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A wide variety of different monetary standards were used by different ancient Greek city-states for their silver coinage. These standards differed in the weight of the main monetary unit and also in the denominational structure of the coinage. Modern numismatists have assigned names to these standards, based on the most prominent city-state that minted on them or the region where they are most common.

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  • A wide variety of different monetary standards were used by different ancient Greek city-states for their silver coinage. These standards differed in the weight of the main monetary unit and also in the denominational structure of the coinage. Modern numismatists have assigned names to these standards, based on the most prominent city-state that minted on them or the region where they are most common. Each standard was based on a single unit: usually a stater or a drachm. All other denominations in the system would be multiples or subdivisions of that unit. In practice individual coins tend to vary from their ideal weights, due to a lack of precision during manufacture and the loss of weight over time through wear. Some standards were restricted to a few city-states; others, notably the Attic-Euboean standard, became very widespread. Weight standards tended to decline over time, because mints sought to profit by producing coins that were slightly lighter than their nominal weight, and because the weight of new coins was often based on the weight of coins already in circulation, which had lost weight through wear. Many of these standards derived from systems of weight that existed in individual city-states when they began to use coinage in the sixth and fifth centuries BC. Others arose over time as a result of weight reductions and weight adjustments. Most Greek states had ceased to mint silver coinage by the reign of Augustus, but a few standards continued in use throughout the Principate, like the cistophori. (en)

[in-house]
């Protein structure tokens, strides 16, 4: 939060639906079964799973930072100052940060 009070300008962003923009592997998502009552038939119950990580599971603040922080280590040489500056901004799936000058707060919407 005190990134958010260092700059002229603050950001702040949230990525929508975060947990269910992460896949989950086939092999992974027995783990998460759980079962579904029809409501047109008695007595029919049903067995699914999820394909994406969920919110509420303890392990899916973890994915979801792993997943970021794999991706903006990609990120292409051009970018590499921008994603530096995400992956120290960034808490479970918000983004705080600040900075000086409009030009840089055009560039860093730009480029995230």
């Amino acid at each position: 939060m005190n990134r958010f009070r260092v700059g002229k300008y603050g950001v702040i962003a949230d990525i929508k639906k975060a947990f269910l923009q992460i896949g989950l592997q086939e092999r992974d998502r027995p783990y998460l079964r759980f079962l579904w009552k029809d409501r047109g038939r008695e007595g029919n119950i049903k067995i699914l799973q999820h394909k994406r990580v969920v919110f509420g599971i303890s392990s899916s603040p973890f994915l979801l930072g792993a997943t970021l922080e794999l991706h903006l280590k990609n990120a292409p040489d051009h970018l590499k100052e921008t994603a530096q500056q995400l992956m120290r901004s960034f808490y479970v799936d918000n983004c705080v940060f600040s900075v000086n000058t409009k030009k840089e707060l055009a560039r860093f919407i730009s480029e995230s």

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  • A wide variety of different monetary standards were used by different ancient Greek city-states for their silver coinage. These standards differed in the weight of the main monetary unit and also in the denominational structure of the coinage. Modern numismatists have assigned names to these standards, based on the most prominent city-state that minted on them or the region where they are most common. (en)
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  • List of ancient Greek monetary standards (en)
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